Whatever the reason, with de Adder gone, Brunswick News readers lose
I can’t remember the last time I saw a story cause so much stir on social media as the decision at the start of the long weekend by the Irving newspapers to severe ties with political cartoonist Michael de Adder.
De Adder tweeted that he had received word that Brunswick News would no longer be publishing his work. He said they failed to state a reason. The timing though, is suspect, the decision coming within hours of the political cartoon of his shown above, going viral.
The story, picked up by NBC and various other American media, linked the cancelling of de Adder’s freelance contract with the Irving papers to this cartoon. The conclusions drawn by many is that it was because the Irving group of companies was fearful of finding itself on Trump’s bad side.
If you haven’t been following this issue on social media, just use your imagination and you will have a sense of the commentary. Pretty much all of it, and there has been a ton, is in praise of de Adder’s work and full of condemnation of the Irving papers for everything from a disdain for freedom of speech, to cowardice, to an unfair silencing of the cartoonist for nothing more than doing his job of presenting a powerful image of a political reality in a way that is uncomfortable and forces a reader to think.
Social media activity continued to build through Saturday, and yesterday, Sunday, in an obvious effort at damage control, Brunswick News issued a statement that says, in so many words, that everybody got it wrong, that his freelance contract wasn’t cancelled because of the cartoon, but because they wanted to use someone else’s political cartoons instead.
Who knows which is true? Certainly not me. What I do know is that de Adder’s work is consistently solid and he is a national award winning political cartoonist so it is hard to imagine it was about quality. And that timing thing does kind of jump out as Exhibit A. And even though the cartoon at the centre of this wasn’t even used by the Irving papers, de Adder apparently was given a number of subjects that would be out of bounds, and that list included Trump. So despite de Adder doing numerous excellent cartoons showing various aspects of Trump over the years, the management of Brunswick News made the decision that their readers would never be allowed to see any of them in their pages. Some would call that undue censorship.
Whatever the reason, it is unfortunate that readers will be deprived of not just de Adder’s Trump depictions, but from here on, any of his work. Because he is good, whether it is capturing the sense of compassion Canadians shared over what happened with the Humboldt Broncos tragedy, to Canadian politics – and he bashes leaders of all parties – to Trump with his golf cart, capturing the complete indifference the US President has toward the plight of refugees in a way no amount of writing could.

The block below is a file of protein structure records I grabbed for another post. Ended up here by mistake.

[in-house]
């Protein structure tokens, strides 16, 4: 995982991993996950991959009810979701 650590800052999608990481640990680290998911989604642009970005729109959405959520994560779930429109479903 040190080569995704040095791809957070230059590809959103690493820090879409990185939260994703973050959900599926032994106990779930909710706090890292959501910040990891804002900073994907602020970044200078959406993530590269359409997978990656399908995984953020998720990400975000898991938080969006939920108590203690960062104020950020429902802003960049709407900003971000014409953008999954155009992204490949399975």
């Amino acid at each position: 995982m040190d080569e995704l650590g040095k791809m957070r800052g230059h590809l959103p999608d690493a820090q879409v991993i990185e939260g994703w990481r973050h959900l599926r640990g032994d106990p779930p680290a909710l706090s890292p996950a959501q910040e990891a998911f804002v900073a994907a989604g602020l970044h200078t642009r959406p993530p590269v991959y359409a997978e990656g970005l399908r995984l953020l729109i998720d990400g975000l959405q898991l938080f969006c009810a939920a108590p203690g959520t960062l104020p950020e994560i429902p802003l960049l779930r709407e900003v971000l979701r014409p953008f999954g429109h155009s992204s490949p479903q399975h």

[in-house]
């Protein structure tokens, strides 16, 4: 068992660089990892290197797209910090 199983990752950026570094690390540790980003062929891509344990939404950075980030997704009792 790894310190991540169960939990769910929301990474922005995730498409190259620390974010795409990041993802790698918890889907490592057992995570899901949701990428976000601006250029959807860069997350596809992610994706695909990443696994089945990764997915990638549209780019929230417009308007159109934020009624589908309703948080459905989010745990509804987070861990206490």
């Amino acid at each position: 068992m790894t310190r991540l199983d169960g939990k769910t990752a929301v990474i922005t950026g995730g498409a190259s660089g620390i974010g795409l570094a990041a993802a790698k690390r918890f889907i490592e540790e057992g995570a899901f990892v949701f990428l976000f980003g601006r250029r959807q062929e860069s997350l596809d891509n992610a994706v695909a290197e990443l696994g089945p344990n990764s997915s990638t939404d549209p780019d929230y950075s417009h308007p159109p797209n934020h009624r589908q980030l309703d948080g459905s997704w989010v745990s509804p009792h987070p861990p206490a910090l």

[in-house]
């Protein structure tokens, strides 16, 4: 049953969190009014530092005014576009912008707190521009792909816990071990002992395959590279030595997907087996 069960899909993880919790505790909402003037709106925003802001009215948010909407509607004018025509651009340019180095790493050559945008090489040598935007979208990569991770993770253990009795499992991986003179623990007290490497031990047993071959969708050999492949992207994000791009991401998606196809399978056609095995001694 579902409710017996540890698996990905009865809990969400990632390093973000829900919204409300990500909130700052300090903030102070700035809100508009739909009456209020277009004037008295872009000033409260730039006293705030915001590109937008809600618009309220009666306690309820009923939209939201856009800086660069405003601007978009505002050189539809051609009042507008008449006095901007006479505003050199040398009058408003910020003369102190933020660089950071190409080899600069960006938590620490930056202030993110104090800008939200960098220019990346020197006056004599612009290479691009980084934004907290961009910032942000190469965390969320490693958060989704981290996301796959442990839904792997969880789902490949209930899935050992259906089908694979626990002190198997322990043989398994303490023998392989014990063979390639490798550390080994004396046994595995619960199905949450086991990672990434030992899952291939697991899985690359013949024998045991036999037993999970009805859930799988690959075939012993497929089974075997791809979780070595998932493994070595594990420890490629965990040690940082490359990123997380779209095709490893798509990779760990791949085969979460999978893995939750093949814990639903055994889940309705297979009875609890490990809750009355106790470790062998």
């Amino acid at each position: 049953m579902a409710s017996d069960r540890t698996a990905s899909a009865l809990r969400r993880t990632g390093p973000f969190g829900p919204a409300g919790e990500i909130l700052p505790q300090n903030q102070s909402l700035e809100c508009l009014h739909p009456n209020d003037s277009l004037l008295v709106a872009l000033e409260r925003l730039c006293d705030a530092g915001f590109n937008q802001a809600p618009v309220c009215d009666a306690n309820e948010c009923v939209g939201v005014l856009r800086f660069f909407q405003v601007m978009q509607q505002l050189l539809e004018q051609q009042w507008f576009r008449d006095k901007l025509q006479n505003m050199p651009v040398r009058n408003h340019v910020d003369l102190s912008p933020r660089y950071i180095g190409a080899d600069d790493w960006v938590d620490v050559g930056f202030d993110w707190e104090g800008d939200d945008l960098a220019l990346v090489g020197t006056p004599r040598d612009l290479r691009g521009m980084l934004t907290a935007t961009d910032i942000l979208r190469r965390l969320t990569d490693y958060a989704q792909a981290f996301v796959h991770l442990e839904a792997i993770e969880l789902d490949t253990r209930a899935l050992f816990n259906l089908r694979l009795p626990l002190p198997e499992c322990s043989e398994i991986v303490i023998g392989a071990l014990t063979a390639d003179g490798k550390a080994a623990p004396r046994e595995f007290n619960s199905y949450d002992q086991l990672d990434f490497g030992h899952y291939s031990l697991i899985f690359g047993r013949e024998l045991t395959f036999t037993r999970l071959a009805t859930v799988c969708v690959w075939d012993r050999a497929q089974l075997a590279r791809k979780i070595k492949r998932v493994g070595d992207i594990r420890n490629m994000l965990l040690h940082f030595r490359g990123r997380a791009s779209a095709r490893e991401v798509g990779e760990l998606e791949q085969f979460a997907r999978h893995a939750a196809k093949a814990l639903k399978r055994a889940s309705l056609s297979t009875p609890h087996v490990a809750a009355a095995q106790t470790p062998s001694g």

It is important social commentary, and the Irving papers will be all the poorer for depriving their readers of it. If Brunswick News was looking to give readers one more reason to cancel their subscriptions, this decision could be it. Did I mention there is considerable talk of a boycott on social media?
And that’s sad because actually, the paper has been doing some pretty solid journalism of late, as evidenced by the well-deserved international award the Telegraph Journal received for exposing, through a series of stories last year, the serious shortcomings in our ambulance service.
But at the same time the local journalism is getting better, there have been moves that diminish the papers overall. Cancelling de Adder ‘s contract is but the latest. Before that it was dumping Canadian Press so readers get far fewer stories from the rest of the Maritimes. There was the firing of their professional photographers. And the dumping of several good local columnists. And what happened to top level, solid, thought-provoking international columnists like Gwynne Dyer who are no longer published in the Irving papers, replaced by the redundant and predictable drone of the Fraser Institute and the Canadian Taxpayers Federation.
I could go on but the bottom line is that it seems for every step forward, the Irving papers take two steps back. It’s unfortunate because they have some solid journalists doing good work, but with what appears to be little support from upper management. Could it be death by a thousand cuts? Self-inflicted.
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